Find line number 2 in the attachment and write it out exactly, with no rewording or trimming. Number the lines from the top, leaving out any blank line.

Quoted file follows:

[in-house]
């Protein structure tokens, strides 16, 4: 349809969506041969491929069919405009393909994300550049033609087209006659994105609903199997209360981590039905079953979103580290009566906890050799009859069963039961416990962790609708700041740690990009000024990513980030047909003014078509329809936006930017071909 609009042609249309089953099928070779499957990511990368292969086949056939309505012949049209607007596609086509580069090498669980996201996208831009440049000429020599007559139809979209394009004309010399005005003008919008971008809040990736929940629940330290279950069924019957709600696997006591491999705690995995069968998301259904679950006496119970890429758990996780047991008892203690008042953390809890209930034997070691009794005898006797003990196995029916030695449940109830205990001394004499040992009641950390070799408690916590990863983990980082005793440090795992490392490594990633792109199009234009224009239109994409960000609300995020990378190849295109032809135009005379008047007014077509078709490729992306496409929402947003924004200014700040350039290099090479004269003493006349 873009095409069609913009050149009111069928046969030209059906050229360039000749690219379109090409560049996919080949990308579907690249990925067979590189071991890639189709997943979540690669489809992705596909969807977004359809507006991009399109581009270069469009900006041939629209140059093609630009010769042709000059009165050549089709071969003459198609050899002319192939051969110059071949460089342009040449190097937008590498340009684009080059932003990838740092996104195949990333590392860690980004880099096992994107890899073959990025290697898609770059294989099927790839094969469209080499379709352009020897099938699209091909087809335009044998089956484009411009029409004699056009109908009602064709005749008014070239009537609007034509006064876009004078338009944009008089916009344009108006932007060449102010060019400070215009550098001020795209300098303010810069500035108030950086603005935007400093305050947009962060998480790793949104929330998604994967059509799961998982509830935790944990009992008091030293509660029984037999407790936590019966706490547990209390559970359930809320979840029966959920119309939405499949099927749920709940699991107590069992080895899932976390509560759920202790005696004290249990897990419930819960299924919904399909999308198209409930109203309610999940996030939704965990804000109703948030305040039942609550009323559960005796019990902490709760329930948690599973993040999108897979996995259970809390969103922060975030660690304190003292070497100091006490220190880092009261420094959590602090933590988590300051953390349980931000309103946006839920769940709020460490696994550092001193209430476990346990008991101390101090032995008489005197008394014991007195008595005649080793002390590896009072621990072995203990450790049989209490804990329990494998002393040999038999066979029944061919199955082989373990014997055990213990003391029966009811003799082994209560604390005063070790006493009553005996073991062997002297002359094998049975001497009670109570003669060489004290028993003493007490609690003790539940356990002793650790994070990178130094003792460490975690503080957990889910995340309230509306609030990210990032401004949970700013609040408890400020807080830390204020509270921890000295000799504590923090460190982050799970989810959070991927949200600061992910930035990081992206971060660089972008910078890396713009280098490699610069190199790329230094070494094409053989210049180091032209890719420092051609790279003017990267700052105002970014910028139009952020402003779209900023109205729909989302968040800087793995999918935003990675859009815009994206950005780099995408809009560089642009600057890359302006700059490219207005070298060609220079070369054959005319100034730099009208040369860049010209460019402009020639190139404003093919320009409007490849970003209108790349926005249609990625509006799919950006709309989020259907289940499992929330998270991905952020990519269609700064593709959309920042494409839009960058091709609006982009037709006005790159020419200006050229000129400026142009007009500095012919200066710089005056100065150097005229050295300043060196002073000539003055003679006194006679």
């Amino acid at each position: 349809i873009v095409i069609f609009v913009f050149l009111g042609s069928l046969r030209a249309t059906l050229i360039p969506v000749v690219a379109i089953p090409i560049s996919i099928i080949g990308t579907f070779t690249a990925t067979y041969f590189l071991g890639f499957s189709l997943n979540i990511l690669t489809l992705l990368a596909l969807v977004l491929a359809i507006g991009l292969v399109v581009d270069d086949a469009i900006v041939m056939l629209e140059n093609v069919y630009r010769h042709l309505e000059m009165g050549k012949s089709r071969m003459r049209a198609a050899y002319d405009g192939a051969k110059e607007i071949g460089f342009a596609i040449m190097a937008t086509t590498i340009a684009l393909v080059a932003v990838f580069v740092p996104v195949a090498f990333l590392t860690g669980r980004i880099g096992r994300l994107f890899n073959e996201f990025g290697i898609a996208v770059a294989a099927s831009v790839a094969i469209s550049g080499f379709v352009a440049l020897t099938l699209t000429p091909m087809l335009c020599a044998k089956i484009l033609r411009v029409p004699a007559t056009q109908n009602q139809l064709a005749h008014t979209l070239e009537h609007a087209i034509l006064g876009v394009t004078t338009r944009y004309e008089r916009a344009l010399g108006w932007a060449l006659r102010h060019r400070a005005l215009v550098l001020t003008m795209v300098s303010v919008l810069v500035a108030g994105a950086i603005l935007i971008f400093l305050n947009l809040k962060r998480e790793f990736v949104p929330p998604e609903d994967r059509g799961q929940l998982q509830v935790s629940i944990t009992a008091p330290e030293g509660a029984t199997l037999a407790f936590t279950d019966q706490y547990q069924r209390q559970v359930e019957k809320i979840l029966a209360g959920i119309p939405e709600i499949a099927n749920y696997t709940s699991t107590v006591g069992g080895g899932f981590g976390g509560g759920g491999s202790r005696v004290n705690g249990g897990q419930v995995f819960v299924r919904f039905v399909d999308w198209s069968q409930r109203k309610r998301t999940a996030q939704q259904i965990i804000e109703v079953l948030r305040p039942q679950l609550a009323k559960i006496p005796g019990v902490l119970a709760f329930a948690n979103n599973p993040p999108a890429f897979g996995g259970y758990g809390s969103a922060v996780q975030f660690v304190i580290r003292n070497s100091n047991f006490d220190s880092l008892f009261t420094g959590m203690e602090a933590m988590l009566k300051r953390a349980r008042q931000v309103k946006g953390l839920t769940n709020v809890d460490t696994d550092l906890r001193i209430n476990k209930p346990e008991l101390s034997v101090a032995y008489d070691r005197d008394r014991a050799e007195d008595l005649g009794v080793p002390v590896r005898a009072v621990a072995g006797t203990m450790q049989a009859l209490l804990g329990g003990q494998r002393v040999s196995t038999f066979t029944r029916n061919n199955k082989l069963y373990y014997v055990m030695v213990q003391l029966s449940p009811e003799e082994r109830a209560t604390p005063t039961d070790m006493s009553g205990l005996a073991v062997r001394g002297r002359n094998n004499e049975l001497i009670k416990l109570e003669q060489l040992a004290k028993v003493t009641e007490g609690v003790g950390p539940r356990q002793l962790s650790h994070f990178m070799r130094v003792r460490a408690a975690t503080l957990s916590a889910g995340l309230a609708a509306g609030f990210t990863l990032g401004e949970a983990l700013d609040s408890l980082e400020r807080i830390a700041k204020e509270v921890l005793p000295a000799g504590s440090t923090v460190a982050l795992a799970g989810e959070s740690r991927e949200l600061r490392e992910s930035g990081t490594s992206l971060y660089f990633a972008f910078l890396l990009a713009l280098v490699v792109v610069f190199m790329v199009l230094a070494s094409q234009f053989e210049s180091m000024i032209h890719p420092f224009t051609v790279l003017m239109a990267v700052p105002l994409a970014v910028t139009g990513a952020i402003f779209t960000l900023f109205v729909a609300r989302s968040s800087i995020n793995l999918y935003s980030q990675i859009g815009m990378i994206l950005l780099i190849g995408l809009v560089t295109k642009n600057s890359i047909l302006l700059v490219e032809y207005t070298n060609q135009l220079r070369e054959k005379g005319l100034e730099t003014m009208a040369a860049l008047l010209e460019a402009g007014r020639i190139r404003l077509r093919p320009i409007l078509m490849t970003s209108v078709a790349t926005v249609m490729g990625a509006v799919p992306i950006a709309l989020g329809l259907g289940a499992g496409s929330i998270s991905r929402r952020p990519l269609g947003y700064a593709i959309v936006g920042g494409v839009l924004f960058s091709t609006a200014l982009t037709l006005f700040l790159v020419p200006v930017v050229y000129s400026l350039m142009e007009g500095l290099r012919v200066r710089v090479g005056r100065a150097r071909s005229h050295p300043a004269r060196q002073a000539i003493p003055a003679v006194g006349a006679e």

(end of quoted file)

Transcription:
């Protein structure tokens, strides 16, 4: 349809969506041969491929069919405009393909994300550049033609087209006659994105609903199997209360981590039905079953979103580290009566906890050799009859069963039961416990962790609708700041740690990009000024990513980030047909003014078509329809936006930017071909 609009042609249309089953099928070779499957990511990368292969086949056939309505012949049209607007596609086509580069090498669980996201996208831009440049000429020599007559139809979209394009004309010399005005003008919008971008809040990736929940629940330290279950069924019957709600696997006591491999705690995995069968998301259904679950006496119970890429758990996780047991008892203690008042953390809890209930034997070691009794005898006797003990196995029916030695449940109830205990001394004499040992009641950390070799408690916590990863983990980082005793440090795992490392490594990633792109199009234009224009239109994409960000609300995020990378190849295109032809135009005379008047007014077509078709490729992306496409929402947003924004200014700040350039290099090479004269003493006349 873009095409069609913009050149009111069928046969030209059906050229360039000749690219379109090409560049996919080949990308579907690249990925067979590189071991890639189709997943979540690669489809992705596909969807977004359809507006991009399109581009270069469009900006041939629209140059093609630009010769042709000059009165050549089709071969003459198609050899002319192939051969110059071949460089342009040449190097937008590498340009684009080059932003990838740092996104195949990333590392860690980004880099096992994107890899073959990025290697898609770059294989099927790839094969469209080499379709352009020897099938699209091909087809335009044998089956484009411009029409004699056009109908009602064709005749008014070239009537609007034509006064876009004078338009944009008089916009344009108006932007060449102010060019400070215009550098001020795209300098303010810069500035108030950086603005935007400093305050947009962060998480790793949104929330998604994967059509799961998982509830935790944990009992008091030293509660029984037999407790936590019966706490547990209390559970359930809320979840029966959920119309939405499949099927749920709940699991107590069992080895899932976390509560759920202790005696004290249990897990419930819960299924919904399909999308198209409930109203309610999940996030939704965990804000109703948030305040039942609550009323559960005796019990902490709760329930948690599973993040999108897979996995259970809390969103922060975030660690304190003292070497100091006490220190880092009261420094959590602090933590988590300051953390349980931000309103946006839920769940709020460490696994550092001193209430476990346990008991101390101090032995008489005197008394014991007195008595005649080793002390590896009072621990072995203990450790049989209490804990329990494998002393040999038999066979029944061919199955082989373990014997055990213990003391029966009811003799082994209560604390005063070790006493009553005996073991062997002297002359094998049975001497009670109570003669060489004290028993003493007490609690003790539940356990002793650790994070990178130094003792460490975690503080957990889910995340309230509306609030990210990032401004949970700013609040408890400020807080830390204020509270921890000295000799504590923090460190982050799970989810959070991927949200600061992910930035990081992206971060660089972008910078890396713009280098490699610069190199790329230094070494094409053989210049180091032209890719420092051609790279003017990267700052105002970014910028139009952020402003779209900023109205729909989302968040800087793995999918935003990675859009815009994206950005780099995408809009560089642009600057890359302006700059490219207005070298060609220079070369054959005319100034730099009208040369860049010209460019402009020639190139404003093919320009409007490849970003209108790349926005249609990625509006799919950006709309989020259907289940499992929330998270991905952020990519269609700064593709959309920042494409839009960058091709609006982009037709006005790159020419200006050229000129400026142009007009500095012919200066710089005056100065150097005229050295300043060196002073000539003055003679006194006679």